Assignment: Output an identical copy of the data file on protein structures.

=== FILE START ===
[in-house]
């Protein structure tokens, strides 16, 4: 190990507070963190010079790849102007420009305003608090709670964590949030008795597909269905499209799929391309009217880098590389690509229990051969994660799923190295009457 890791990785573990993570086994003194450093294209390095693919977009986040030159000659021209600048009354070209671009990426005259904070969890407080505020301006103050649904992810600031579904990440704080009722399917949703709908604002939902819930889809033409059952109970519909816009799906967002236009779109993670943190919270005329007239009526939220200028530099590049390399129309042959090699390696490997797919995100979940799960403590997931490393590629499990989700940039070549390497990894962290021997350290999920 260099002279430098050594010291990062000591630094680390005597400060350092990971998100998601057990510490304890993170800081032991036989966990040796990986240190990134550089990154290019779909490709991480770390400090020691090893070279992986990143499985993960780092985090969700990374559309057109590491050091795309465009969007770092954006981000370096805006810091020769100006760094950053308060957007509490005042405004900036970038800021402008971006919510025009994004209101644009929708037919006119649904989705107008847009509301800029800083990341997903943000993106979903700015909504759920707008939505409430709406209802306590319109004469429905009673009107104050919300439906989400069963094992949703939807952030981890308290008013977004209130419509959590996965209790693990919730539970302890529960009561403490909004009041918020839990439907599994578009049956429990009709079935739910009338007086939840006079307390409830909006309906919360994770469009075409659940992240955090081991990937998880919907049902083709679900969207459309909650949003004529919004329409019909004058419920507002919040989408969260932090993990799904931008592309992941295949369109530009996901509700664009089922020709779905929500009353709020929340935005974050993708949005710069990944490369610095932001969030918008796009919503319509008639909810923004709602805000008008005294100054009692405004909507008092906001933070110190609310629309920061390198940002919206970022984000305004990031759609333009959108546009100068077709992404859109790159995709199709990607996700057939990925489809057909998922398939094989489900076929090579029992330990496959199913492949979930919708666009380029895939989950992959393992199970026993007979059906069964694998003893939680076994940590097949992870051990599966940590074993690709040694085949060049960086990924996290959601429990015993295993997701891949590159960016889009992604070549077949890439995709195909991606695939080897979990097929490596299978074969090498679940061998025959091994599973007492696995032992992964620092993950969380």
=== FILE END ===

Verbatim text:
[in-house]
């Protein structure tokens, strides 16, 4: 190990507070963190010079790849102007420009305003608090709670964590949030008795597909269905499209799929391309009217880098590389690509229990051969994660799923190295009457 890791990785573990993570086994003194450093294209390095693919977009986040030159000659021209600048009354070209671009990426005259904070969890407080505020301006103050649904992810600031579904990440704080009722399917949703709908604002939902819930889809033409059952109970519909816009799906967002236009779109993670943190919270005329007239009526939220200028530099590049390399129309042959090699390696490997797919995100979940799960403590997931490393590629499990989700940039070549390497990894962290021997350290999920 260099002279430098050594010291990062000591630094680390005597400060350092990971998100998601057990510490304890993170800081032991036989966990040796990986240190990134550089990154290019779909490709991480770390400090020691090893070279992986990143499985993960780092985090969700990374559309057109590491050091795309465009969007770092954006981000370096805006810091020769100006760094950053308060957007509490005042405004900036970038800021402008971006919510025009994004209101644009929708037919006119649904989705107008847009509301800029800083990341997903943000993106979903700015909504759920707008939505409430709406209802306590319109004469429905009673009107104050919300439906989400069963094992949703939807952030981890308290008013977004209130419509959590996965209790693990919730539970302890529960009561403490909004009041918020839990439907599994578009049956429990009709079935739910009338007086939840006079307390409830909006309906919360994770469009075409659940992240955090081991990937998880919907049902083709679900969207459309909650949003004529919004329409019909004058419920507002919040989408969260932090993990799904931008592309992941295949369109530009996901509700664009089922020709779905929500009353709020929340935005974050993708949005710069990944490369610095932001969030918008796009919503319509008639909810923004709602805000008008005294100054009692405004909507008092906001933070110190609310629309920061390198940002919206970022984000305004990031759609333009959108546009100068077709992404859109790159995709199709990607996700057939990925489809057909998922398939094989489900076929090579029992330990496959199913492949979930919708666009380029895939989950992959393992199970026993007979059906069964694998003893939680076994940590097949992870051990599966940590074993690709040694085949060049960086990924996290959601429990015993295993997701891949590159960016889009992604070549077949890439995709195909991606695939080897979990097929490596299978074969090498679940061998025959091994599973007492696995032992992964620092993950969380």